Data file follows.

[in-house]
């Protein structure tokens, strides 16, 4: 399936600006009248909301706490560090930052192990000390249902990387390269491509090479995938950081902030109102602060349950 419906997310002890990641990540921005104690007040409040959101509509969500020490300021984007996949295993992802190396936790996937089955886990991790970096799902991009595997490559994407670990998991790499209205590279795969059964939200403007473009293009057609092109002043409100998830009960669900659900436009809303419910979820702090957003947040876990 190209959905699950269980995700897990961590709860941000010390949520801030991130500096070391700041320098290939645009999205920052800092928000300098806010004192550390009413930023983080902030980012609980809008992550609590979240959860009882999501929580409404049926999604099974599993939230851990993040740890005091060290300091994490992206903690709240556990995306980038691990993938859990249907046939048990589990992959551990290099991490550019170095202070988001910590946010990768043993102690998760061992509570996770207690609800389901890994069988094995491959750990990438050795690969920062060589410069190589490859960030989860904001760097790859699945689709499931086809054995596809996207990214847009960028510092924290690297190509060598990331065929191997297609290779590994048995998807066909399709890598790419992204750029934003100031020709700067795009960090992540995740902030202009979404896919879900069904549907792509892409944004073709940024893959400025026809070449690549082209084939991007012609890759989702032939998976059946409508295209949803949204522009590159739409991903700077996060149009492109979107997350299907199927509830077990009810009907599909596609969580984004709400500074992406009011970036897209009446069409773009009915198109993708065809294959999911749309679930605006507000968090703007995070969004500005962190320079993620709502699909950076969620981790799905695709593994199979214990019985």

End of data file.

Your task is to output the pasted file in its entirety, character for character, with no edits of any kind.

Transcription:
[in-house]
């Protein structure tokens, strides 16, 4: 399936600006009248909301706490560090930052192990000390249902990387390269491509090479995938950081902030109102602060349950 419906997310002890990641990540921005104690007040409040959101509509969500020490300021984007996949295993992802190396936790996937089955886990991790970096799902991009595997490559994407670990998991790499209205590279795969059964939200403007473009293009057609092109002043409100998830009960669900659900436009809303419910979820702090957003947040876990 190209959905699950269980995700897990961590709860941000010390949520801030991130500096070391700041320098290939645009999205920052800092928000300098806010004192550390009413930023983080902030980012609980809008992550609590979240959860009882999501929580409404049926999604099974599993939230851990993040740890005091060290300091994490992206903690709240556990995306980038691990993938859990249907046939048990589990992959551990290099991490550019170095202070988001910590946010990768043993102690998760061992509570996770207690609800389901890994069988094995491959750990990438050795690969920062060589410069190589490859960030989860904001760097790859699945689709499931086809054995596809996207990214847009960028510092924290690297190509060598990331065929191997297609290779590994048995998807066909399709890598790419992204750029934003100031020709700067795009960090992540995740902030202009979404896919879900069904549907792509892409944004073709940024893959400025026809070449690549082209084939991007012609890759989702032939998976059946409508295209949803949204522009590159739409991903700077996060149009492109979107997350299907199927509830077990009810009907599909596609969580984004709400500074992406009011970036897209009446069409773009009915198109993708065809294959999911749309679930605006507000968090703007995070969004500005962190320079993620709502699909950076969620981790799905695709593994199979214990019985």